This afternoon NVIDIA announced their plans for a public “GeForce Gaming Celebration” later this month, taking place amidst the Gamescom expo in Cologne, Germany. Promising talk of games and “spectacular surprises,” this marks the first real GeForce-branded event that NVIDIA has held this year, and just over two years since they’ve held such a large event opposite a major gaming expo.

The world’s biggest gaming expo, Gamescom 2018, runs August 21-25 in Cologne, Germany. And GeForce will loom large there -- at our Gamescom booth, Hall 10.1, Booth E-072; at our partners’ booths, powering the latest PC games; and at our own off-site GeForce Gaming Celebration that starts the day before [August 20th].

The event will be loaded with new, exclusive, hands-on demos of the hottest upcoming games, stage presentations from the world’s biggest game developers, and some spectacular surprises.

The timing of the event along with the vague description of what it’s about is sure to drive speculation about what exactly NVIDIA will have to show off, especially as we're approaching the end of NVIDIA's usual 24 - 30 month consumer product cycle. Their 2016 event opposite Dreamhack was of course the reveal of the GeForce 10 Series. And the date of this year’s event – August 20th – happens to be same day as the now redacted/canceled NVIDIA Hot Chips presentation about “NVIDIA’s Next Generation Mainstream GPU.”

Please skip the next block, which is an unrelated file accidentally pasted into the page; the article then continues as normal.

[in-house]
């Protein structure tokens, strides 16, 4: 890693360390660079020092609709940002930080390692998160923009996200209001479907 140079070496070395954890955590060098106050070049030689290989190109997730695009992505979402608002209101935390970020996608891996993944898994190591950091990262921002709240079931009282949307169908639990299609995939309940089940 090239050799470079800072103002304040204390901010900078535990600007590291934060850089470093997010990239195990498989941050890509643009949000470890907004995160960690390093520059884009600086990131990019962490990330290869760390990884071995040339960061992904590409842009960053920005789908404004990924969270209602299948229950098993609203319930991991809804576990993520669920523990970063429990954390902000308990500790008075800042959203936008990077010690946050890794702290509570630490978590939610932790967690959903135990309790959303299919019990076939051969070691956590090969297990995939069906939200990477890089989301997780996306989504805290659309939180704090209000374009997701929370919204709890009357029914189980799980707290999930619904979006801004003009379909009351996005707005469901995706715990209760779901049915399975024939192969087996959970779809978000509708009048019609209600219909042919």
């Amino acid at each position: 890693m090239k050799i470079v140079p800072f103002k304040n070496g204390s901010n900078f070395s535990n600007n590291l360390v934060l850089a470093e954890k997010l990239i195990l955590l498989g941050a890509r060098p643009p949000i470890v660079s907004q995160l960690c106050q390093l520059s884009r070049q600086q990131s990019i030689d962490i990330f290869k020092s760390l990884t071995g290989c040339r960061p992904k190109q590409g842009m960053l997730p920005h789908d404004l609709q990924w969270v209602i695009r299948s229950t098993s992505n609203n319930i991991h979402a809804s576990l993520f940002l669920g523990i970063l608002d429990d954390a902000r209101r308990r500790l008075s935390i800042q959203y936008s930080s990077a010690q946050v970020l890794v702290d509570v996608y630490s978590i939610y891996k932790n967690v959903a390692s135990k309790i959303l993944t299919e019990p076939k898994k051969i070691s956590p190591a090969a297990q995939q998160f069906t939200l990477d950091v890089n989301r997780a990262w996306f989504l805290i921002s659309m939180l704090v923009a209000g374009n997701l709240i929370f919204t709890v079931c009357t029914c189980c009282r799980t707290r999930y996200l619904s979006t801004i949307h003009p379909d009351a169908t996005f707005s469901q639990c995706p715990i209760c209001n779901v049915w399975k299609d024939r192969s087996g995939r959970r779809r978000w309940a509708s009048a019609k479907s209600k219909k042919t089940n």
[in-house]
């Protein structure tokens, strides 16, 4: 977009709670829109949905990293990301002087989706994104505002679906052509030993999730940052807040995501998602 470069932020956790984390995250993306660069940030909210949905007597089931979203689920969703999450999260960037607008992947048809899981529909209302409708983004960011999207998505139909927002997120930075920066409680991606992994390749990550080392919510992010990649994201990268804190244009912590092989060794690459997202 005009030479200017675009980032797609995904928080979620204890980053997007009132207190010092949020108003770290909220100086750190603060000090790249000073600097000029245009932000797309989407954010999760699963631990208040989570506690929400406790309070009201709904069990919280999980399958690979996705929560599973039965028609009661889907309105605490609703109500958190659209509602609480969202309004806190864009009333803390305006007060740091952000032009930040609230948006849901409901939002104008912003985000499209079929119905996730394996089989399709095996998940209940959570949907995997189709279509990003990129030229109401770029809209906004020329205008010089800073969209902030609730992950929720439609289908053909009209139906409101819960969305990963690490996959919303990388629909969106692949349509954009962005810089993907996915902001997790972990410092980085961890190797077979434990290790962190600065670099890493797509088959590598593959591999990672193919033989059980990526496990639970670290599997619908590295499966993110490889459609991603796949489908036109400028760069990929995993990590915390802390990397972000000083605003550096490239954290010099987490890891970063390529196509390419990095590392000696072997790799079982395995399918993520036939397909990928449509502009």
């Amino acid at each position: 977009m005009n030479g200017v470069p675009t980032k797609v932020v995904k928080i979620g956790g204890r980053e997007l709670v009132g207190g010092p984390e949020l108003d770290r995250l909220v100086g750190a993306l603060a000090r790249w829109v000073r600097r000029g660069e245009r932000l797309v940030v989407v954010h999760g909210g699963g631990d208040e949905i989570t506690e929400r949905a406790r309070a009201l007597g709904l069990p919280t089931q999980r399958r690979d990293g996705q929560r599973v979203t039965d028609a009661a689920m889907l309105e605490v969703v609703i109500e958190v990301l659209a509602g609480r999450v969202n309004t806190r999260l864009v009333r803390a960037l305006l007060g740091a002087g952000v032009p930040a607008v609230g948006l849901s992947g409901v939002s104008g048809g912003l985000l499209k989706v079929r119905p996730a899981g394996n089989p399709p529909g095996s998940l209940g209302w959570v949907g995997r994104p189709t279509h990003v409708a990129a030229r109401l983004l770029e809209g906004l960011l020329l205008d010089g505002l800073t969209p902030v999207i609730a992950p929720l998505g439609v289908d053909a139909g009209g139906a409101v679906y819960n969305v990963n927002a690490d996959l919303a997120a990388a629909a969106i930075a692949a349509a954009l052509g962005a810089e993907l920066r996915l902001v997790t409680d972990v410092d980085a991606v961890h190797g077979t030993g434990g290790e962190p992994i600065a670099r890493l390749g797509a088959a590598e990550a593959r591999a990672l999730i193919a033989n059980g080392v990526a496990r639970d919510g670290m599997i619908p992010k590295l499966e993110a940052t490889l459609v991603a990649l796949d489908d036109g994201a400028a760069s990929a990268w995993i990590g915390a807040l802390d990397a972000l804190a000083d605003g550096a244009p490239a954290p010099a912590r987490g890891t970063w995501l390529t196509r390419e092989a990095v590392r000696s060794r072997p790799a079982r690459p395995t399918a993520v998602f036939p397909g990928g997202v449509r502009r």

For what it’s worth, NVIDIA’s 2016 teaser didn’t say anything about the event in advance – it was merely an invitation to an unnamed event – whereas this teaser specifically mentions games and surprises. So make of that what you will.

Meanwhile, as noted previously, this is a public event. So NVIDIA says that there is a limited amount of space for Gamescom attendees and other locals to register and catch the event in person. Otherwise like most other NVIDIA events, this event will be live streamed for the rest of the world, with the event kicking off at 6pm CET.

Source: NVIDIA

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  • Stochastic - Monday, July 30, 2018 - link

    It would be a huge PR blunder to tease this and NOT announce 11-series GPUs. This is as close to a confirmation of what we all know is coming as we're going to get. Reply
  • imaheadcase - Monday, July 30, 2018 - link

    With all the leaks out about its specs they might as well. Reply
  • Yojimbo - Monday, July 30, 2018 - link

    I dunno, I doubt it would be a PR blunder. Look at Nintendo and the Switch. It took forever for them to tell when it would be released and they kept announcing and holding events and never talking about the Switch (which wasn't yet released as the name at those times) at them. Then the Switch was actually announced, later than everyone was hoping. It seemed to sell just fine and I haven't noticed any public backlash over it. Reply
  • edzieba - Tuesday, July 31, 2018 - link

    Bingo. The only people this would be a 'PR disaster' for are those who take rumours as Cast Iron Double Confirmed Absolute Fact, then complain when they turn out not to be. That's an unfortunately large population in terms of internet whinging volume, but very small in terms of actual buyers. Reply